Carity cherishes the satisfaction of seeing her students develop into successful young adults. “I love to see my students grow during their years of high school,” she said. “I love to see them succeed in FFA competitions and earn recognition at the local, district, state, and national levels. I love to see them work with employers, stakeholders, parents, and community members. My students are so very blessed to have the support of their parents and families.
“I love my job. I love seeing students grow and succeed, in and out of the classroom. I get the opportunity to conduct a Supervised Agricultural Experience visit with all of my students. I see them take what they have learned in class and apply it to their own business or career exploration site. They learn so much valuable information when they learn by doing.”
All 79 of the students enrolled in Agricultural Education this year are also members of the very active Miami East-MVCTC FFA chapter overseen by Carity. Last month, the group had three teams compete at the district level, conducted a coloring contest for elementary school students, coordinated a thank-you gift for all the high schools teachers, and hosted a water and soil testing event for community members, with the collaboration of several community groups and funding from a grant from the National FFA Organization. They also collected and donated canned foods to the Fletcher Food Pantry.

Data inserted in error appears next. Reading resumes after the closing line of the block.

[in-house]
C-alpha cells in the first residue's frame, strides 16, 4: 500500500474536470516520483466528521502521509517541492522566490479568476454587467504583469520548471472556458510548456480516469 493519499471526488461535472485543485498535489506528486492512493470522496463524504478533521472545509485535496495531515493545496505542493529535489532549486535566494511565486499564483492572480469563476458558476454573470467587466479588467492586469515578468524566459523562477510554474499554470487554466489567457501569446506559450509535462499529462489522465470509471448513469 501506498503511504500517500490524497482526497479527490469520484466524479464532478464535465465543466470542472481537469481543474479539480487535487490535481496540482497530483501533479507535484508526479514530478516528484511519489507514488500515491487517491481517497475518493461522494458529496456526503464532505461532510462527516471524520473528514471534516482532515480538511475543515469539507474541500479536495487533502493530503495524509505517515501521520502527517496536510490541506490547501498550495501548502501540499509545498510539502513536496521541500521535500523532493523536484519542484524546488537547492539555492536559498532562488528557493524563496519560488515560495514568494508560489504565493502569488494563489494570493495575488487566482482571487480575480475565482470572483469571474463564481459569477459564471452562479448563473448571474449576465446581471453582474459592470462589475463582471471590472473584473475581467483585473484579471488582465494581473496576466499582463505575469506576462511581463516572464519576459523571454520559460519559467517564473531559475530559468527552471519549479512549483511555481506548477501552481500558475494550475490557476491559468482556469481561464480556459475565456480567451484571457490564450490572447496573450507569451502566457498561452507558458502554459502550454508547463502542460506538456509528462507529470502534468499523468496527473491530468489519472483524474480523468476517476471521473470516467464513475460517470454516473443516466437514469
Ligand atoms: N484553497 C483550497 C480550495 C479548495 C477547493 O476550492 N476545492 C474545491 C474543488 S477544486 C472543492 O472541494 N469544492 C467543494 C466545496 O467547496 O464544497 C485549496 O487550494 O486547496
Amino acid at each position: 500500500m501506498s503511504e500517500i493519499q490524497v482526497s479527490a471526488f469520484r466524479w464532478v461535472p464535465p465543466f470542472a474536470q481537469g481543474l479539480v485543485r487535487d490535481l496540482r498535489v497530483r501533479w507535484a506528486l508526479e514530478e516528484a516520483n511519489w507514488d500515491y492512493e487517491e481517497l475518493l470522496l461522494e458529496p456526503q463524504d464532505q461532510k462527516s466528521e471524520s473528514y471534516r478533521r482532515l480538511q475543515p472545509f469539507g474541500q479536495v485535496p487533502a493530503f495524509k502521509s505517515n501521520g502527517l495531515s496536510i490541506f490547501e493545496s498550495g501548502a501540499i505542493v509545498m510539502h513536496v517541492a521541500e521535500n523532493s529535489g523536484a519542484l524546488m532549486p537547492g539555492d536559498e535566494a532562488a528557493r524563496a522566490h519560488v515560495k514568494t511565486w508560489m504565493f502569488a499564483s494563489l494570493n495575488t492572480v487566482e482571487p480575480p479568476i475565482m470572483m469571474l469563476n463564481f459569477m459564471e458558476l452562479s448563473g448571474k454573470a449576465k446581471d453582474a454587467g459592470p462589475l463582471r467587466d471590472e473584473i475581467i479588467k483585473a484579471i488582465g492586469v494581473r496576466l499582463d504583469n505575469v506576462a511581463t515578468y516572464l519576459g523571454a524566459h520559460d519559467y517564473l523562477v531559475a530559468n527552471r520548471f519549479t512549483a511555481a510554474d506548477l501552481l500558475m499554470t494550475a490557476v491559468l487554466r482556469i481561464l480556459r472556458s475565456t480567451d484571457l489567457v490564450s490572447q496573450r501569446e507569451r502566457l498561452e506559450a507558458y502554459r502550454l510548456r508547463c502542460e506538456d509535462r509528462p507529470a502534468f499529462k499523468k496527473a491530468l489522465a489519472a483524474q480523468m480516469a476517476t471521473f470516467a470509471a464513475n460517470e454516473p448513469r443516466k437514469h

“We have a fun December planned, too. We have our FFA fruit sales fundraiser taking place. Students will be busy delivering the fruit they sold, and all proceeds will support the FFA and their activities,” said Carity, who is currently the District 5 FFA treasurer.
“We will be gearing up for FFA awards program season in January. In January, we are taking a business and college campus tour, hosting State FFA Leadership Night, and helping the Miami East FFA Alumni with their Basket Bingo fundraiser.”
Carity keeps current with her craft by taking advantage of the numerous professional development opportunities offered in her field. She’s traveled twice with Miami East students to Costa Rica for an international agriculture experience, and attends local, state and national conferences with fellow ag teachers.
“I love to see the advancements of agriculture. The diversity is simply amazing. Farmers take the challenge of feeding the world seriously, and with the population expected to reach 9 billion by 2050, the need for efficiency and protection of our environment is strong,” she said.
Even her life away from school has an agricultural bent. Carity lives on a hog farm near Minster with her husband of 14 years, Brent, a livestock feed dealer who raises 45 sows and markets show pigs across the country. Their daughter, Ruth Ann, 9, just completed her first year of 4-H, and 7-year-old son Cole is a member of the Cloverbud program. Both enjoy showing pigs at the local, state, and national levels.
“It is an activity that involves the whole family,” Carity said. “And by raising the sows and producing the pigs we show, our children experience all segments of swine production.”
When she’s not going hog-wild with her husband and kids, Carity is an avid baker who enjoys walking with friends. She’s also a Sunday school teacher and Vacation Bible School volunteer at Anna United Methodist Church. A lover of traveling, she has her eyes on a specific prize: “I have the goal to visit every national park,” she said.
Reach Belinda M. Paschal at firstname.lastname@example.org or (937) 451-3341